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Scenes must be beautiful, which daily view'd
Please daily, and whose novelty survives
Long knowledge and the scrutiny of years :
Praise justly due to those that I describe.

Nor rural sights alone, but rural sounds,
Exhilirate the spirit, and restore
The tone of languid Nature. Mighty winds,
That sweep the skirt of some far-spreading wood
Of ancient growth, make musick not unlike
The dash of Ocean on his winding shore,
And lull the spirit while they fill the mind;
Unnumber'd brauches waving in the blast,
And all their leaves fast flutt'ring, all at once.
Nor less composure waits upon the roar
Of distant floods, or on the softer voice
Of neighbʼring fountain, or of rills that slip
Through the cleft rock, and, chiming as they fall
Upon loose pebbles, lose themselves at length
In matted grass, that with a livelier green
Betrays the secret of their silent course.
Nature inanimate employs sweet sounds,
But animated Nature sweeter still,
To sooth and satisfy the human ear.
Ten thousand warblers eheer the day, and one
The livelong night: nor these alone, whose notes
Nice-finger'd Art must emulate in vain,
But cawing rooks, and kites that swim sublime
In still repeated circles, screaming loud,
The jay, the pie, and e’en the boding owl,
That hails the rising moon, have charms for me.
Sounds inharmonious in themselves and harsh,

Yet heard in scenes where peace for ever reigns, And only there, please highly for their sake.

Peace to the artist whose ingenious thought Devis'd the weather-house, that useful toy! Fearless of humid air and gath'ring rains, Forth steps the man an emblem of myself! More delicate his tim'rous mate retires. When Winter soaks the fields, and female feet, Too weak to struggle with tenacious clay, Or ford the rivulets, are best at home, The task of new discov’ries falls on me. At such a season, and with such a charge, Once went I forth; and found, till then unknown, A cottage, whither oft we since repair; 'Tis perch'd upon the green hill top, but close Environ’d with a ring of branching elms, That overhang the thatch, itself unseen Peeps at the vale below; so thick beset With foliage of such dark undant growth, I cail'd the low-root'd lodge the peusant's nest. And, hidden as it is, and far remote From such unpleasing sounds, as haunt the ear In village or in town, the bay of curs Incessant, clinking hammers, grinding wheels, And infants clam'rous, whether pleas’d or pain’d, Oft have I wish'd the peaceful covert mine. Here, I have said, at least I should possess The poet's treasure, silence, and indulge The dreams of fancy, tranquil and secure. Vain thought! the dweller in that still retreat Dearly obtains the refuge it affords. Its elevated site forbids the wretch To drink sweet waters of the chrystal well;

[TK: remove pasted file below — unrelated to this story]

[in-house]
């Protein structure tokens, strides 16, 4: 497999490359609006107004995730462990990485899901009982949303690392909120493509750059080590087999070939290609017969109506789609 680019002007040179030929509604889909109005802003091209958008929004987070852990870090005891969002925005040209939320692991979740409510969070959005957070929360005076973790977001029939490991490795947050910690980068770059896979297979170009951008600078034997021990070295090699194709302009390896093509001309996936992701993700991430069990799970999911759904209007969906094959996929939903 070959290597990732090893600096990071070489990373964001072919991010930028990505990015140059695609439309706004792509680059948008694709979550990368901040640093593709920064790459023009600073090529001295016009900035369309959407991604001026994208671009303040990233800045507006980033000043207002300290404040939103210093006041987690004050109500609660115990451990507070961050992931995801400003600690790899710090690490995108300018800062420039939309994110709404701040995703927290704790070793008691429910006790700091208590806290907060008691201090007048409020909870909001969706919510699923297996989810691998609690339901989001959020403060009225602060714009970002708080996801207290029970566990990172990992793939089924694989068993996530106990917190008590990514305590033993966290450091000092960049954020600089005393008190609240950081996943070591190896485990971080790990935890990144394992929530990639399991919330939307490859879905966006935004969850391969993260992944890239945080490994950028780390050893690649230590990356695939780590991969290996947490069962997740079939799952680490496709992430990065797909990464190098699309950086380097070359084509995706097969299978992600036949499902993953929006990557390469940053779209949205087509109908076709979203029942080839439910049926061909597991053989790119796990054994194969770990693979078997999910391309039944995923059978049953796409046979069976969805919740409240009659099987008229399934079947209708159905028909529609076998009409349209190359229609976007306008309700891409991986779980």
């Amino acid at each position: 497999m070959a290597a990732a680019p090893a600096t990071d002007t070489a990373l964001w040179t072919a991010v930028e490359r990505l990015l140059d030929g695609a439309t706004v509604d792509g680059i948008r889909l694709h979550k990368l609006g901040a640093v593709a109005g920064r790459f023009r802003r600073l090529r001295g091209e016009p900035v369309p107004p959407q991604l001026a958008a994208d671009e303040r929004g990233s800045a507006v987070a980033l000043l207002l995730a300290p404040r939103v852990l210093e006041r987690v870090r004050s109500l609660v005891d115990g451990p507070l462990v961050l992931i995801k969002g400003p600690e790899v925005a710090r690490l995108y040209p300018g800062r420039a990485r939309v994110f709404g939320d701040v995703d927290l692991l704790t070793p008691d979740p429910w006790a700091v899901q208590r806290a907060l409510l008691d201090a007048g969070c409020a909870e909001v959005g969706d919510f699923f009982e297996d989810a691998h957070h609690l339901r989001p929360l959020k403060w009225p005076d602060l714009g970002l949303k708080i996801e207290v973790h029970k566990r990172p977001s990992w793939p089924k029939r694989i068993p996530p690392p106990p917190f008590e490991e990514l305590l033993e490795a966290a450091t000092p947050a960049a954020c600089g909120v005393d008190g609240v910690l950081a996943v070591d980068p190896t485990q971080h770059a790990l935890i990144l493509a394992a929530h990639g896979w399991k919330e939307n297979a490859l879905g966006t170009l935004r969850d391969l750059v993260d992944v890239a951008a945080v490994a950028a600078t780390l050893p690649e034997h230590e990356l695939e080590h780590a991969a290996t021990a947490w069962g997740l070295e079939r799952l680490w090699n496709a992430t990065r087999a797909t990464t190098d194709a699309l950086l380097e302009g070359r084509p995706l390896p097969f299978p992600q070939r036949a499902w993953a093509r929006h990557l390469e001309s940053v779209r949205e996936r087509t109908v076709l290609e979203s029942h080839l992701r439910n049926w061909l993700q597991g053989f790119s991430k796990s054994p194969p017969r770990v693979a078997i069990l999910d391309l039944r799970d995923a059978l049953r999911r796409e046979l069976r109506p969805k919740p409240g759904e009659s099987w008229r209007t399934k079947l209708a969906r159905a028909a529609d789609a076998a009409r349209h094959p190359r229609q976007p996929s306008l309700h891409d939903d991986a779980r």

He dips his bowl into the weedy ditch,
And, heavy laden, brings his bev'rage home,
Far fetch'd and little worth; nor seldom waits,
Dependent on the baker's punctual call,
To hear his creaking panniers at the door,
Angry and sail, and his last crust consum'd.
So farewell envy of the peasant's nest !
If solitude makes scant the means of life,
Society for me!-thou seeming sweet, -
Be still a pleasing object in my virw;
My visit still, but never mine abode.

Not distant far, a length of colonnade
Invites us. Monument of ancient taste,
Now scorn'd, but worthy of a better fate.
Our fathers k:yew the value of a screen
From sultry suns : and, in their shaded walks